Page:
Land Registry presses ahead with central searches
Ministers have owed to plough on with centralising land searches - even as they abandoned a controversial sell-off of Land Registry.
As expected, the likely £1bn privatisation of the 150-year-old institution - which employs 4,500 civil servants - has been suspended indefinitely, the government announced today.
The decision followed strong criticism from solicitors and trades unions about putting a private firm in charge of all land and property data and the threat of higher charges for the public.
The department for Business, Innovation and Skills (BIS) admitted that 91% of respondents to its consultation did not believe the shake-up would deliver services "more efficiently and effectively". In addition, 88% of respondents "did not agree that the overall design provides the right checks and balances to protect the integrity of the register".
In recent weeks, the Liberal Democrats had made clear they were getting cold feet - over a deal that the Conservatives hoped would raise substantial funds for the Treasury.
Business minister Michael Fallon told MPs: "Given the importance of the Land Registry to the effective operation of the UK property market, we have concluded that further consideration would be valuable. Therefore, at this time, no decision has been taken to change Land Registry's model."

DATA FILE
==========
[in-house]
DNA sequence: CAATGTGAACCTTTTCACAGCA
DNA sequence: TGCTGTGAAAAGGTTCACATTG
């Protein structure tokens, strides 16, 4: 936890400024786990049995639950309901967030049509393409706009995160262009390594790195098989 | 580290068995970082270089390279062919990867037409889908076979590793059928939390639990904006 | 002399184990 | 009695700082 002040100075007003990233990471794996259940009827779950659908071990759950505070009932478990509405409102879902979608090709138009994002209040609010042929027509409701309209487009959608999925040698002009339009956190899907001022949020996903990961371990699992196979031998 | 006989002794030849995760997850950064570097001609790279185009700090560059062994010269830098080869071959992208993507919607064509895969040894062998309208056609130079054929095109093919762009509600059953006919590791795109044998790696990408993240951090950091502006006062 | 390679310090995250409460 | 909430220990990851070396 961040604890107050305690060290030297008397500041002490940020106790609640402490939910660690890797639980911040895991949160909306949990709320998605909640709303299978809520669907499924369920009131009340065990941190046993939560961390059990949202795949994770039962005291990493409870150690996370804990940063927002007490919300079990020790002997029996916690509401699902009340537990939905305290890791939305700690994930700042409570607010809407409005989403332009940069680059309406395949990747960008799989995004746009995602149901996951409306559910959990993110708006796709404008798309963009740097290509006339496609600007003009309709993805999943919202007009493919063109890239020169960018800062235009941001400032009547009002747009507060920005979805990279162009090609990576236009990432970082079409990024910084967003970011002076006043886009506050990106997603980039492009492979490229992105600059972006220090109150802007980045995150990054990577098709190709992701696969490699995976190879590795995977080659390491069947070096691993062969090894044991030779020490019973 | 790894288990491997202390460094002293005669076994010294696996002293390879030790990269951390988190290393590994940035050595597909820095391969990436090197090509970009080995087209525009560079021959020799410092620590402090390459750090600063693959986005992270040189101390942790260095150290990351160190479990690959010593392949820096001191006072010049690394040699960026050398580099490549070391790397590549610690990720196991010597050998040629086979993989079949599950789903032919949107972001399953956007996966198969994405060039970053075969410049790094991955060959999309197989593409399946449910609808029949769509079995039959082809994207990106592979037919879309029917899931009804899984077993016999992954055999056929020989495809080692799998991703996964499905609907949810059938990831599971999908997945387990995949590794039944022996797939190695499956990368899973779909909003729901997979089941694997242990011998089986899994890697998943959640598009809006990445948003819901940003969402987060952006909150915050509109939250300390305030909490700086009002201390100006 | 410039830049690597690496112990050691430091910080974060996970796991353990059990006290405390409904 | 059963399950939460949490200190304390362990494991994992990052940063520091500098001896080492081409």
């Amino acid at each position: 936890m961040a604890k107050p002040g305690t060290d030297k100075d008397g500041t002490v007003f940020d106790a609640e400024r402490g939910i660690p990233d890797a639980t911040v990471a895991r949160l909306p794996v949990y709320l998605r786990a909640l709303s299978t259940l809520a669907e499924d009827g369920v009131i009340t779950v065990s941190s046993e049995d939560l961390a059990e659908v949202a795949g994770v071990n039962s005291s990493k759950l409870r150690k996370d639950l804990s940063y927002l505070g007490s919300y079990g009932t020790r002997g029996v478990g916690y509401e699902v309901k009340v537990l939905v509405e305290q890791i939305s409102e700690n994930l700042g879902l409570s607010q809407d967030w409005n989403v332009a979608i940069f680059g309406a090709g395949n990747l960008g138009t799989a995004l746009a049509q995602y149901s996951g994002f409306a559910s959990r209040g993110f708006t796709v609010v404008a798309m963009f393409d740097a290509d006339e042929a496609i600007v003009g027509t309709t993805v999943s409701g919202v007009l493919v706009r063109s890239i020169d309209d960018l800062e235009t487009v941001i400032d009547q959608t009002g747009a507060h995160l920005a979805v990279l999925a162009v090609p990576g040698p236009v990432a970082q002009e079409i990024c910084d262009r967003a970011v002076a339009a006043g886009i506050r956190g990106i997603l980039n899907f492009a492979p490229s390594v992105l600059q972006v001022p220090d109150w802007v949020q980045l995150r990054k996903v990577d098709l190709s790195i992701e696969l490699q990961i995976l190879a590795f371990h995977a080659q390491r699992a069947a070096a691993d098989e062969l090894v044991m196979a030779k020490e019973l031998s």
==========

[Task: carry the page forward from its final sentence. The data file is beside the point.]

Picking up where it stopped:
However, the statement to MPs made clear the Land Registry would press ahead with creating a single local land charges register, instead of separate lists maintained and delivered by 348 local authorities.
The idea has sparked criticism that it will put thousands of listed homes at risk and even destabilise the housing market, resulting in home sales falling through.
The Council of Property Search Organisations had warned the register would only hold digital records dating back to 1999 - while town halls routinely search records going back to 1926. That meant 430,000 buildings listed before 1999 would not show up on searches for buyers of those properties, CPSO said.
Conservation areas, tree preservation orders, noise abatement orders and private sewers were other important issues that might not show up.
But a BIS spokeswoman said fees currently vary between £3 and £96 across the country - and turnaround times are between one and 42 days.
She said: "One register would provide better access to property information and a more streamlined conveyancing process, making it easier to register a property in the UK."
And Fallon told MPs: "Measures introduced in the Infrastructure Bill are changes required for Land Registry to play a wider role in the property market and to take on responsibility for providing a single, digital local land charge register."